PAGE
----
to let me in on some of
those off-color stories about me

that they think are so
funny around the saloons?

Susan, I don't know
what kind of stories

Crider's been telling you,
but I've got something here

that I'm afraid is gonna
come as kind of a shock to you.

(chuckles) I've
already been shocked...

When you all changed
and turned against me.

This is a map of
your ranch, Susan.

This is a copy of the deed.

I've been studying this
deed over for several days,

and I took it to Judge
Blake this morning,

and he gave me a ruling on it.

(chuckles) I suppose
you're gonna tell me

that I don't own the ranch.

No, you own the ranch...

Most of it... all except
for about ten square miles

down here along
the south border.

What?

Well, you see,
when the government

made a grant of this
ranch to your father,

there hadn't been
much surveying out here.

So the boundaries of the
ranch are defined mostly in terms

of natural landmarks.

All right, what about it?

Well, it means that the
south boundary of your ranch

is defined as running along
Bart's Creek, right here.

- Yes?
- Now, if you cut in with your ditch,

it's gonna change the
course of this creek,

and it moves your south
boundary two miles north.

All the land south of there

becomes automatically
open to homesteading.

30 claims were filed
on it this morning,

and there'll probably
be more by now.

Well, that's just downright
stealing, nothing else!

You were always in
favor of legal rights,

as long as they
were on your side.

There's nothing legal about it.

And I don't believe
one word you've said.

Well, then you'd better
go talk to Judge Blake.

If those squatters put
one foot on that land...

They won't... until the water
starts running in that ditch.

From that minute on,
they got valid claims,

and the law's
gonna back them up.

If my father were alive,
Matt, you wouldn't try this.

Just because I'm a woman,

you think you can
get away with murder.

Well, I'll teach you different.

How, by hiring more
gunfighters like Crider?

By the way, what have you
decided to charge him with?

Attempted murder.

He shot Trent's mother.

Matt!

Matt, I'm sorry, I didn't...

- (gunshot)
- (Susan grunts)

Get her inside!

(gunshot)

(gunfire continues)

(bullet ricochets)

All right, hold it!

Drop the gun!

Go on, drop it!

How's Susan?

Chester's going after Doc.

You warned him this
might be the town.

It was.

Hmm. You know, that
Crider was some gunfighter.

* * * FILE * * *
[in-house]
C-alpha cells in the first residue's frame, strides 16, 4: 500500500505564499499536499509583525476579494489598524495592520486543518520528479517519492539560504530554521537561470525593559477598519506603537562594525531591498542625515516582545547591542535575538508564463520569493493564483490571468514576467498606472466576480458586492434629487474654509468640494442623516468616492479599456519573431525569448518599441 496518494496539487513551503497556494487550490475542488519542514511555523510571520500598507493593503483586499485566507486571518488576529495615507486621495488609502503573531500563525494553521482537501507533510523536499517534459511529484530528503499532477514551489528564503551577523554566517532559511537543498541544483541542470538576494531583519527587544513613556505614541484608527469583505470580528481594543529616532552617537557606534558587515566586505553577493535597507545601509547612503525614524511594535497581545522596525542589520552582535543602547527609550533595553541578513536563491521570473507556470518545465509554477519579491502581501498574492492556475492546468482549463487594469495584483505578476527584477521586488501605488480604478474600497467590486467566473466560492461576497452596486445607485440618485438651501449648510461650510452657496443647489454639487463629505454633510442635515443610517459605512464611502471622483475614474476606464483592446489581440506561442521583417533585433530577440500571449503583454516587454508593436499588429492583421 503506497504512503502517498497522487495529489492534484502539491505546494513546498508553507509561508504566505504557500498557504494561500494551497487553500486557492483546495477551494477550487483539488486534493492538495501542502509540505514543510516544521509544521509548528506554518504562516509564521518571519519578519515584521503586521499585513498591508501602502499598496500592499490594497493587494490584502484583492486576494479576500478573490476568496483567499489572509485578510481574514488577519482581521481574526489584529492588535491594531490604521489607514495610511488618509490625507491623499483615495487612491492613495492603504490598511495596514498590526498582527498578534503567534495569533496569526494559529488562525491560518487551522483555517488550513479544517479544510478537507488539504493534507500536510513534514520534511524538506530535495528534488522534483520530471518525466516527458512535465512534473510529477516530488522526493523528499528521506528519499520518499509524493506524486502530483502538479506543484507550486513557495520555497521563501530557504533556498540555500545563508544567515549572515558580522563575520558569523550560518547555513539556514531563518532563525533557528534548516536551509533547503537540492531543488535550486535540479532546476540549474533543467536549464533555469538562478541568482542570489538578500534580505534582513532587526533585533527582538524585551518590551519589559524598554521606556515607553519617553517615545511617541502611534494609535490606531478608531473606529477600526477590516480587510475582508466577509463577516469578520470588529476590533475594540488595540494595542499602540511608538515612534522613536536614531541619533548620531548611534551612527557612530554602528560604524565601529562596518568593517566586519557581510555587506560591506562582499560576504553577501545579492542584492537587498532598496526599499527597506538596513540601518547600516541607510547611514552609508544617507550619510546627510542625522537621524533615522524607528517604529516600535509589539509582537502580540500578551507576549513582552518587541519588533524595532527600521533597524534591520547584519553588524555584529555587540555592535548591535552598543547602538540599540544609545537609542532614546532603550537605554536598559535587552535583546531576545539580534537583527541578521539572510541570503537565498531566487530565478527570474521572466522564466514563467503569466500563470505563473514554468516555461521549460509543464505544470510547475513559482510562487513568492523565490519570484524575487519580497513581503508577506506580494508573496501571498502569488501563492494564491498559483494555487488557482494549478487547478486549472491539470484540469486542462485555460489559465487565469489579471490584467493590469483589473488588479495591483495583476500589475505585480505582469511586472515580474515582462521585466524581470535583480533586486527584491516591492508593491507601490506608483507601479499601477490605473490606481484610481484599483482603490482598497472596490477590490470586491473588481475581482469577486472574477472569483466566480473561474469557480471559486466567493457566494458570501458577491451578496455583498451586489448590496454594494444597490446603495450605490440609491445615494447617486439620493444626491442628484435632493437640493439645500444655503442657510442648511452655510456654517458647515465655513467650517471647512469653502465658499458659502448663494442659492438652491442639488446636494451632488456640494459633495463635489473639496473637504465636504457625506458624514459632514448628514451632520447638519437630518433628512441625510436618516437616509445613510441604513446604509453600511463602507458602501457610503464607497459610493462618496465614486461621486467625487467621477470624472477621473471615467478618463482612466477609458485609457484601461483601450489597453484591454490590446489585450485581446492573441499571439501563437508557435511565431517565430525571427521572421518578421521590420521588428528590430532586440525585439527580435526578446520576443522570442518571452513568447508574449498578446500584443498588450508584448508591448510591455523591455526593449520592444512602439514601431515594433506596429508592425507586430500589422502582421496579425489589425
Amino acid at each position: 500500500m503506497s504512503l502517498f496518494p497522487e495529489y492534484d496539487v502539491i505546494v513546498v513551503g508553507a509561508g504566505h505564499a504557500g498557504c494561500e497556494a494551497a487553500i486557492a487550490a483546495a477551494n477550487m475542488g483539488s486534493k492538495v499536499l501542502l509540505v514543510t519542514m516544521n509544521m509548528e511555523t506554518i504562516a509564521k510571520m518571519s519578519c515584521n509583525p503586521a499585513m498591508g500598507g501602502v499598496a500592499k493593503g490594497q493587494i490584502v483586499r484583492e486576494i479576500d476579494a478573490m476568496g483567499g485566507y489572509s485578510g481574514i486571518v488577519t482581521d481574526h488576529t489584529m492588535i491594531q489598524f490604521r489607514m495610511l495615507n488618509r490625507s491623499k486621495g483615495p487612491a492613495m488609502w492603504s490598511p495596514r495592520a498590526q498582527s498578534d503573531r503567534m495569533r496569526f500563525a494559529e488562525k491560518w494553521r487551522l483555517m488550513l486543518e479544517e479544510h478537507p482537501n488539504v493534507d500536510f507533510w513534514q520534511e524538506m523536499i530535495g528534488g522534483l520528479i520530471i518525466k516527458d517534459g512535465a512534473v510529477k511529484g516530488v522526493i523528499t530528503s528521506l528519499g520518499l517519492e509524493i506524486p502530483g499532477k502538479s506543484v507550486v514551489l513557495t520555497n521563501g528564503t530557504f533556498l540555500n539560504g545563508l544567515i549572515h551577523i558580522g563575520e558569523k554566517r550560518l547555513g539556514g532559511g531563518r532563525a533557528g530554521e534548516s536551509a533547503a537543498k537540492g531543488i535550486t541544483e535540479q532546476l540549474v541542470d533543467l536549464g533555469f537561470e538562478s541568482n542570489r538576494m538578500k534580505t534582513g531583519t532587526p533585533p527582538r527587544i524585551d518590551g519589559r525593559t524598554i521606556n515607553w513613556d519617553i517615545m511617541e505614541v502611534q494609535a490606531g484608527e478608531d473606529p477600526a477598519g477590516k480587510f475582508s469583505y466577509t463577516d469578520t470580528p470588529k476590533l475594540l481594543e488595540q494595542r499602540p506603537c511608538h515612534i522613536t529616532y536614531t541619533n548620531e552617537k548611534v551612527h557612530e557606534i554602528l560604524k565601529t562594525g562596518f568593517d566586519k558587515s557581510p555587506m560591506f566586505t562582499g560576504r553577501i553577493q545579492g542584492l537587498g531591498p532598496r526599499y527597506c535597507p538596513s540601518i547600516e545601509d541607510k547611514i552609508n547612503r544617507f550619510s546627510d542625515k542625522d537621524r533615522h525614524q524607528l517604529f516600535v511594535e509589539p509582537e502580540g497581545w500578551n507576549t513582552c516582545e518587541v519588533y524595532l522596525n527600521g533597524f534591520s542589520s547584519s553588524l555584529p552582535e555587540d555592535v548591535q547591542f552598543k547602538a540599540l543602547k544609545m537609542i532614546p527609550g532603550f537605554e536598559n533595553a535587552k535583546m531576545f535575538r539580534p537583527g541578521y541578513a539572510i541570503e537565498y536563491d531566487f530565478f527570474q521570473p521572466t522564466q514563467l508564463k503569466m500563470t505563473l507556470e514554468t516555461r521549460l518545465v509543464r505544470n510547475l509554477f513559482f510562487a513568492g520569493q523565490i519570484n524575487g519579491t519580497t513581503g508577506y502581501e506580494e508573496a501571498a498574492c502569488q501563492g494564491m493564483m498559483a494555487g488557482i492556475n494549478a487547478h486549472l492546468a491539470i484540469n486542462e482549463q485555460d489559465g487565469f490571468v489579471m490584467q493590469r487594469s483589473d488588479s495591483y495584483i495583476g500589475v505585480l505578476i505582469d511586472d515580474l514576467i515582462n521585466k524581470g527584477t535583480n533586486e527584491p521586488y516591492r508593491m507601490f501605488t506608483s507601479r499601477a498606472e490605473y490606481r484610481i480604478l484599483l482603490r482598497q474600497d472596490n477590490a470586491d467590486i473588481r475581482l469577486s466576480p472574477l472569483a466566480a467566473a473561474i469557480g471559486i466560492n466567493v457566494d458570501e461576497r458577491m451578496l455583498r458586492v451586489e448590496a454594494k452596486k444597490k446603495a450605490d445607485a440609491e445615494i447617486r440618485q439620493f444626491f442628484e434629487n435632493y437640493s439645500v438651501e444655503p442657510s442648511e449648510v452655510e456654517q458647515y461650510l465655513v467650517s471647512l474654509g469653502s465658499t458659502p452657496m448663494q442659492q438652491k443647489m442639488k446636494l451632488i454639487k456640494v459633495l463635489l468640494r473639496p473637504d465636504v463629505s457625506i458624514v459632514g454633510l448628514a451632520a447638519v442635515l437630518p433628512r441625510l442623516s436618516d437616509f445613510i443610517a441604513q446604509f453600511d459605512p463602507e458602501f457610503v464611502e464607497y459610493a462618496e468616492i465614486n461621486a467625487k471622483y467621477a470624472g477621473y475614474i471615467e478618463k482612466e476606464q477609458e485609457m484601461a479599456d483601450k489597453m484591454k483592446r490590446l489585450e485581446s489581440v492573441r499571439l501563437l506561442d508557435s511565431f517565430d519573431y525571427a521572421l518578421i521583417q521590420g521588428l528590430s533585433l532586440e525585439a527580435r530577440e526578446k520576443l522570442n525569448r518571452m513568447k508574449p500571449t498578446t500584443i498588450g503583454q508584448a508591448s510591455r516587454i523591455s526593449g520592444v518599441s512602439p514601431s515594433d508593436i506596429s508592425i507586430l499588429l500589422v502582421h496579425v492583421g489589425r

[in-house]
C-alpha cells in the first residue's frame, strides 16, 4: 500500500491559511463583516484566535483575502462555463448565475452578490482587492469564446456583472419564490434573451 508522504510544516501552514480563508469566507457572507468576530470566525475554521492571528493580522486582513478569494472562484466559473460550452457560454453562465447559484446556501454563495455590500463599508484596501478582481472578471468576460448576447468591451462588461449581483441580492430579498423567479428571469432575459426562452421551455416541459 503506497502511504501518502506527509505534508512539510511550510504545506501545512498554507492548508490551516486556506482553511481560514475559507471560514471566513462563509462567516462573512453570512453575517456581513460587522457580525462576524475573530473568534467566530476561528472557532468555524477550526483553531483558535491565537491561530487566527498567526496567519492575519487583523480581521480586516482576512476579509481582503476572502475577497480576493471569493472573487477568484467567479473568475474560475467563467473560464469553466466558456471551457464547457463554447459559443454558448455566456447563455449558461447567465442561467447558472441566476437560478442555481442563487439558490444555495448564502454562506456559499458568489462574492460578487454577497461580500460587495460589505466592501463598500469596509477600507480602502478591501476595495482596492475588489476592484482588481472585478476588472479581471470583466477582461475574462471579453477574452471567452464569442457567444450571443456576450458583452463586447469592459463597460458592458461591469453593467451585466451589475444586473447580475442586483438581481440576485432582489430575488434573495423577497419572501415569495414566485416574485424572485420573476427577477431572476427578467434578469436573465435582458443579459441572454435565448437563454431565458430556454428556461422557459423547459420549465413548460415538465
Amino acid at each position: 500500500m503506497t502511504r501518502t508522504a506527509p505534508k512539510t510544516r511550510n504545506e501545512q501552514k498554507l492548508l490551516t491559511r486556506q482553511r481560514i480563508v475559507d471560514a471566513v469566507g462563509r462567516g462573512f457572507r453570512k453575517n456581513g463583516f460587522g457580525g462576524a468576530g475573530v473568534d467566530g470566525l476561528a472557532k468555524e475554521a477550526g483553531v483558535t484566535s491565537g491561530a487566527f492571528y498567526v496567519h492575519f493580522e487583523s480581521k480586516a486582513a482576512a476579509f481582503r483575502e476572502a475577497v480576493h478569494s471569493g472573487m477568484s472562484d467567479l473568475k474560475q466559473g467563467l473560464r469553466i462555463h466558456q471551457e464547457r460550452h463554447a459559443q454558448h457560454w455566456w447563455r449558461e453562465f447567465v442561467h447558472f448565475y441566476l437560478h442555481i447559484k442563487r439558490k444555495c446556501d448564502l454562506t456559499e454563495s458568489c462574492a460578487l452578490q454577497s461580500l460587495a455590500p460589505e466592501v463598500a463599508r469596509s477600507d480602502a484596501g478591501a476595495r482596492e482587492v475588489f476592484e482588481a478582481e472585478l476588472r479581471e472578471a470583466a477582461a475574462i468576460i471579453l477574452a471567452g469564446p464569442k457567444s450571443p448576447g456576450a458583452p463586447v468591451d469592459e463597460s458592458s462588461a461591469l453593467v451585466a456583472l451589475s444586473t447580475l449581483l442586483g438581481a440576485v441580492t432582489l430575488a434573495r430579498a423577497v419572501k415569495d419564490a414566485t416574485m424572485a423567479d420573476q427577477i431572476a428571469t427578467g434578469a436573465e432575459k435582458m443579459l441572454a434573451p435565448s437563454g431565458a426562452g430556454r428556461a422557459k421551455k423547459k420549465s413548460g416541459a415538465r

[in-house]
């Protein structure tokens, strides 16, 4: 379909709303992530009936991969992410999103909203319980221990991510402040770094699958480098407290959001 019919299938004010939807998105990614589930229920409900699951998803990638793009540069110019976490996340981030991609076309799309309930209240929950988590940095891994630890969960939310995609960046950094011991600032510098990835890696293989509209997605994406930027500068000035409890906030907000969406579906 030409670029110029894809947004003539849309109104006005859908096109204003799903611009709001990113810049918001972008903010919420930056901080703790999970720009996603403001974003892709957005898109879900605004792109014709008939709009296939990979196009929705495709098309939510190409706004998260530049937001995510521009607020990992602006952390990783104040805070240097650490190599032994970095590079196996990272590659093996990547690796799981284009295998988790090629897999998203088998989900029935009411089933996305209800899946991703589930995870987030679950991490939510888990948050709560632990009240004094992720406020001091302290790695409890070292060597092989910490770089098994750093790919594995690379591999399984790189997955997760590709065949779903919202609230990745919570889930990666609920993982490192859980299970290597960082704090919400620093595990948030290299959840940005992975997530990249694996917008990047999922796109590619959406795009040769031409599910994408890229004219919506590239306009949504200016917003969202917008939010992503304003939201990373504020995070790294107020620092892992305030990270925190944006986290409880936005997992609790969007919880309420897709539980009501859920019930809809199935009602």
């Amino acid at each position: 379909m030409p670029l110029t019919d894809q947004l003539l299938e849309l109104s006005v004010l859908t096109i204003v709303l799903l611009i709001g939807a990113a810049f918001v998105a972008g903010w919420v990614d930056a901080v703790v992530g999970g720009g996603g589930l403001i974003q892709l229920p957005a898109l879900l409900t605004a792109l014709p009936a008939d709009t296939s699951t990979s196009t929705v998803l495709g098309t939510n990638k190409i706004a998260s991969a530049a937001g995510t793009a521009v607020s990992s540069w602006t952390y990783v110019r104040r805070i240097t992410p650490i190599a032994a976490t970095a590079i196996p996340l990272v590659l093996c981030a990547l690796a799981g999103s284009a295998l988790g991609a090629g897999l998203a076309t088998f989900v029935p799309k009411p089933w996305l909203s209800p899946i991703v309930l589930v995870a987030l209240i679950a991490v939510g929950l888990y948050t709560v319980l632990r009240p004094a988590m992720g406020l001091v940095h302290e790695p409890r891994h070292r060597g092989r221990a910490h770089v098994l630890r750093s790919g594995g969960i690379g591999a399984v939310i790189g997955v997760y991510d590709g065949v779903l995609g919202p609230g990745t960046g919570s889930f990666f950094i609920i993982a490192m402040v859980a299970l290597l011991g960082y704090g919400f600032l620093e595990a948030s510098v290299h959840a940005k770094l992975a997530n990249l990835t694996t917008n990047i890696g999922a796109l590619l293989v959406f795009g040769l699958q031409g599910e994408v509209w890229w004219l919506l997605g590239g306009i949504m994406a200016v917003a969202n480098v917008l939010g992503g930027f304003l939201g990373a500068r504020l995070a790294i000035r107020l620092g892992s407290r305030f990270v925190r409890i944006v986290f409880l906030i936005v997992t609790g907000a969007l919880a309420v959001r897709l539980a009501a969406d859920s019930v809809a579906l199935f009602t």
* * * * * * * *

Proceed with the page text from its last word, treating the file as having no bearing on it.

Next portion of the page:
He made two moves
and winged two women,

all in the same day.

You know, times have
sure changed, Matt.

Well, how is she, Doc?
She gonna be all right?

She's fine, she's young,
she's strong, she...

She wants to see you right away.

Oh. Well, is it all
right if I go in now?

Sure. Go on in.

What does she
want to see him for?

Well, I expect she
probably wants to apologize.

Maybe she wants to get back
at least one of her homesteads.

(chuckles) Well, I'll
tell you something.

Here's one she's not gonna
get, unless she pays for it.

Well, you filed a
claim, Doc, huh?

I sure did. Do you know what
irrigated land's gonna be worth?

That might even pay
me for some of the fees

- I've missed in the past.
- (Dillon chuckles)

How about you, Chester,
did you file a claim?

No, I didn't. I was
going to, but I...

- (Doc chuckles)
- Did you file one?

No.

Yep, well, it's too late now.

You know, when
they heard about this,

they just swarmed
around that land office

like a swarm of bees.

No, there's none left; too late.

Well, I'll be doggoned.

Yeah, I'll tell you, that's
gonna be worth something.

Well, I'm gonna run
on into town, and I...

I just might stop by and
have a look at my property.

(Dillon chuckles)

If that don't beat all.

I just never seen
it fail, Mr. Dillon:

them that's got just
always seems to get.

Matt, Chester, I want to
talk to you for a minute.

Well, sit down, Susan.

Thank you.

(Susan sighs)

I guess this...

jolted me to my senses.

Besides, I had a
little time to think

while Doc was on
his way out here.

Matt, I've been very selfish.

Trying to finish Daddy's dream

and not considering
the homesteaders.

I was just doing what I
thought he wanted done.

I don't know what he'd do now,

faced with the alternative of
losing ten miles of land, but...

it doesn't matter.

I'm running the
ranch now, and I've...

I've got to make
my own decisions.

It was Daddy's dream, Matt,

and it died when he did.

Now I've just got
to find my own.

Susan...

you're doing the right thing.

Thank you, Matt.

Oh, Susan...

thank you.

Good-bye, Trent.

Good luck, Susan.

Thank you.

- Susan.
- Good-bye, Chester.

Mr. Dillon?

Does-does that mean that...

them claims aren't no good?

That's about the
size of it, Chester.

Doc's sure gonna
be surprised, ain't he?

(Dillon chuckles)